How the bladder works
To understand the different causes for bladder problems and the differences faced by between men and women, it is essential to understand how a healthy bladder functions.
The bladder is a balloon-shaped organ – a muscle in fact -- that sits in the pelvis, supported and held in place, by the pelvic floor muscles. Its purpose is to store and release urine.
A tube, called the urethra, connects the bladder to the genitals, from where the urine is passed. Ring-like muscles, called sphincters, control the urethra, keeping it closed so urine doesn’t leak from the bladder before it’s ready to be released. Hormones work to help keep the lining of the bladder and urethra healthy.
The bladder muscle relaxes when it fills with urine and contracts when it’s time to urinate. Nerves carry signals from the bladder to the brain – to let the brain know when the bladder is full - and from the brain to the bladder – to let the bladder know when it’s time to urinate.
For the urinary system to do its job effectively, muscles and nerves must work together to hold urine in the bladder and then release it at the right time. If either the muscles or the nerves are impaired, this could lead to incontinence.
Weak pelvic muscles cause most bladder control problems. If the bladder sags out of position, it can stretch the opening to the urethra. Nerve damage can also result in urinary incontinence. Damaged nerves can send signals to the bladder at the wrong time, causing the bladder to release urine without warning. When damaged nerves stop sending signals at all, so the brain can't tell when the bladder is full. Nerves can be damaged by diseases or trauma. Diseases and conditions that can damage the nerves include diabetes, Parkinson's Disease, multiple sclerosis and strokes.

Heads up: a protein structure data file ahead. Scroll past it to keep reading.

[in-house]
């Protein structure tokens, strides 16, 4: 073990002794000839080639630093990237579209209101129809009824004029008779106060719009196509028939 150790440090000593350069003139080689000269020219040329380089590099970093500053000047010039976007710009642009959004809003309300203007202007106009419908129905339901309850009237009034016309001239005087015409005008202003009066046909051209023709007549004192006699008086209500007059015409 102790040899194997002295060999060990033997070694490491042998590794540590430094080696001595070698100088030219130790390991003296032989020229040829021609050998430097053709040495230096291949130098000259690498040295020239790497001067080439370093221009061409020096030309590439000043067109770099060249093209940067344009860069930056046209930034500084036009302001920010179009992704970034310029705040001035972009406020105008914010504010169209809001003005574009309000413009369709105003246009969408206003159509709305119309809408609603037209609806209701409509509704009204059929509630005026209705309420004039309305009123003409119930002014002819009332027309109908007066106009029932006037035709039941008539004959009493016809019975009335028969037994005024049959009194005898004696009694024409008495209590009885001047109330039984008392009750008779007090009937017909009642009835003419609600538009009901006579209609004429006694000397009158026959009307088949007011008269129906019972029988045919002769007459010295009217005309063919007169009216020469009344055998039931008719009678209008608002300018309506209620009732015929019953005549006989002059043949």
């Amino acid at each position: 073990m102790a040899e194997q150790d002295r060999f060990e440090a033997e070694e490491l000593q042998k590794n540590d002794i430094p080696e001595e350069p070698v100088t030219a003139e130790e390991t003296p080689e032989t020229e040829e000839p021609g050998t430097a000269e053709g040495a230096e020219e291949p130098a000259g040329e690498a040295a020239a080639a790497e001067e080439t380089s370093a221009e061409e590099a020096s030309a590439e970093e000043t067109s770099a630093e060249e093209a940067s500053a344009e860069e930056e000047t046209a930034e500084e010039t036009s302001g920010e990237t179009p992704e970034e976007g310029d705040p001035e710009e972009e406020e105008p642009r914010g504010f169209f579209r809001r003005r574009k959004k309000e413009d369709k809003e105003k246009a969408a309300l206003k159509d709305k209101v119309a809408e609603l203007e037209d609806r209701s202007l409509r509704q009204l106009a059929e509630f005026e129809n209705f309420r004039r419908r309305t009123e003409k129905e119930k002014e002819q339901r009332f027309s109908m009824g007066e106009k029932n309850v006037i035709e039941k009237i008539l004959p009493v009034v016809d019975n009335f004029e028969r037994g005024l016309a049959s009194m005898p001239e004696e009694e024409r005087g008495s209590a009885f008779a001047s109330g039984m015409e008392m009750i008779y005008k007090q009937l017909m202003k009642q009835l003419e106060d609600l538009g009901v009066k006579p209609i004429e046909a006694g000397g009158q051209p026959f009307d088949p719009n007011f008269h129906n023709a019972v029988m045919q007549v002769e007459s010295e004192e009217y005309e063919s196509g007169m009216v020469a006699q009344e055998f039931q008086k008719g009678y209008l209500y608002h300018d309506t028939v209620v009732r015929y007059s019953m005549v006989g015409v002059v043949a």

As well as weak muscles and nerve damage, bladder control problems can be caused when medicines dull the nerves.
Weak pelvic muscles cause most bladder control problems. If the bladder sags out of position, it can stretch the opening to the urethra. Damaged nerves can also result in urinary incontinence sending signals to the bladder at the wrong time, meaning the bladder pushes out urine without any warning. Damaged nerves can also stop sending signals at all, meaning the brain cannot tell when the bladder is full.
Nerve damage can be caused through diseases such as diabetes, Parkinson's disease, multiple sclerosis and a stroke. Bladder control problems can also be caused through medicines which dull the nerves or sudden traumas.